In 2007, Filler-Corn joined Albers & Company as director of government relations. Albers is a lobbying and consulting firm that works with state and local governments. Filler-Corn helps companies manage their relationships with associations such as the Council of State Governments and the National Conference of State Legislatures. She said shedoes no work with the state of Virginia.
Albers has donated nearly $49,000 to various candidates in Virginia over the years, nearly twice as much to Democrats as Republicans, according to the nonpartisan Virginia Public Access Project.
Filler-Corn won her first election — a special election to replace former Del. David W. Marsden (D), who had jumped to the state Senate — by 37 votes. In her two most recent elections, she was unopposed.
She has emphasized transportation, education and health care. Filler-Corn was instrumental in getting Virginia to pass legislation in 2015 that enables families with disabled children to set up tax-free savings accounts, similar to 529 accounts for college savings. And she worked on bipartisan legislation allowing women to purchase a year’s supply of birth control pills.
Filler-Corn is a talker — she buttonholes colleagues, speaks out in news conferences and texts or telephones fellow delegates habitually.
When the new crop of Democrats was running for office last year, Filler-Corn was something of a mentor. Ayala, a single mother, said that the decision to seek office was daunting but that Filler-Corn “was really thoughtful to make sure I was okay. She would call . . . [and say] ‘I’m here for you if you need to talk.’ ”
After the new delegates got to Richmond, Filler-Corn helped set up an orientation message board — including child-friendly details for delegates’ families.
'We're going to be reasonable'
In 2015, Toscano made an earlier attempt to step down as leader, and Filler-Corn got in her car and “drove to Charlottesville to convince me to stay on,” Toscano said. Since she was chosen to replace him, “we have talked every single day,” he said. “She has lots of questions and wants to do a good job.”
Filler-Corn said she has been calling every delegate in the caucus to get a better sense of what role each would like to play in the coming session. She also has reached out to the Republican leadership, and has talked or texted with House Speaker Kirk Cox (R-Colonial Heights) and Majority Leader Todd Gilbert (R-Shenandoah).
She is already setting some priorities. This year, Filler-Corn and other Democrats formed a “Safe Virginia Initiative” task force, which she co-chairs, to look at preventing gun violence.
Although the Republican leadership squelched all efforts to consider gun-control bills in the 2017 session, Filler-Corn said the task force intends to press the issue next year. She said she has kept GOP leadership in the loop and believes there are areas of agreement.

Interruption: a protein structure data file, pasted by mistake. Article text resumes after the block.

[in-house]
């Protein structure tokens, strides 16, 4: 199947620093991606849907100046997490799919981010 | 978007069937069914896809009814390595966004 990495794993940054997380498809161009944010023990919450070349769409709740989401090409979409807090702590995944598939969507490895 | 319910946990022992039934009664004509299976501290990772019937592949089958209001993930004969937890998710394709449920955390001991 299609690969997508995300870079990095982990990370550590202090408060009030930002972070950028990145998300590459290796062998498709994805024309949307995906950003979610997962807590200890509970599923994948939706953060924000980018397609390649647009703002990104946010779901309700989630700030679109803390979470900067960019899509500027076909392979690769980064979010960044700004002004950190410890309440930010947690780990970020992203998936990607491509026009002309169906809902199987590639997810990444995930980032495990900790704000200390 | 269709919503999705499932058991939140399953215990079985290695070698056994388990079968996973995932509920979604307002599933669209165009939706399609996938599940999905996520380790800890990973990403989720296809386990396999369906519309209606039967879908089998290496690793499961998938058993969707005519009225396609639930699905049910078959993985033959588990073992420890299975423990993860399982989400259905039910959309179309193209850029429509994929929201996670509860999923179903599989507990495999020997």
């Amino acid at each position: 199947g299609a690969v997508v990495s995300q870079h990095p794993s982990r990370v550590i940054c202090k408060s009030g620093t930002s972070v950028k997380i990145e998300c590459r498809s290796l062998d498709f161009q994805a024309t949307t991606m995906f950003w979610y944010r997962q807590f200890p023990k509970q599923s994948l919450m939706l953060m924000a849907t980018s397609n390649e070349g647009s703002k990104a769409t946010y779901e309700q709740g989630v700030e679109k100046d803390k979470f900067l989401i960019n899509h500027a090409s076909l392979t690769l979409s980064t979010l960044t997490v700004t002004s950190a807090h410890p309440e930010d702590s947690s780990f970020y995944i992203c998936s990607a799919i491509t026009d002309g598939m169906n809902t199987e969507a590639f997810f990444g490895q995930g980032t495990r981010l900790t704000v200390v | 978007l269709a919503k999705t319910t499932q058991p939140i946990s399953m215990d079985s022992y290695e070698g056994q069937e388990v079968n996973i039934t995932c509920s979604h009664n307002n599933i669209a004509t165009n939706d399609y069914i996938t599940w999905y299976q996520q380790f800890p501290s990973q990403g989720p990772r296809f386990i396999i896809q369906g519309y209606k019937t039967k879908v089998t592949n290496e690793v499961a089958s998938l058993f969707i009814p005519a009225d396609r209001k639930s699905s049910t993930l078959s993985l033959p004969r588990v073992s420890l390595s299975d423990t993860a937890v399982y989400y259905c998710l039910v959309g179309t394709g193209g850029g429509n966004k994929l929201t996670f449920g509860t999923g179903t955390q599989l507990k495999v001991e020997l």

“We’re going to be reasonable,” she said. “We’re talking about areas where there is agreement on what we can do because doing nothing is not an option.”
Gender equality is another priority, she said, with Democrats and some Republicans pushing for Virginia to ratify the Equal Rights Amendment.
And with Virginia looking at a possible windfall of tax revenue because of changes to the federal tax code, Filler-Corn said she will insist on using some of the money to invest in education, which is also a priority of Gov. Ralph Northam (D).
Rasoul said he expects the caucus to unite behind her, noting that she has promised to give a voice to the full spectrum of delegates.
“It only goes sideways when you force everyone to be monolithic, and that’s clearly not in the best interest of public policy,” he said. “I know Eileen and the rest of leadership is laser-focused on how we can reach the majority, so that way we can positively impact Virginians with good public policy.”
In the meantime, Filler-Corn is in a whirlwind of moving her office to the fancy new space and making phone call after phone call. She refuses to engage in speculation about possibly running for speaker one day. And although she was a big fan of Toscano’s leadership, she said, her own style will inevitably be different.
She noted that Virginia elected three women to Congress this year. “People are changing. Times are changing,” she said. “All for the better.”
An earlier version of this story incorrectly stated that Filler-Corn, in her professional role as a lobbyist, helps state and local governments manage their relationships with associations. Filler-Corn helps companies manage their relationships with associations such as the Council of State Governments and the National Conference of State Legislatures. This story has been updated.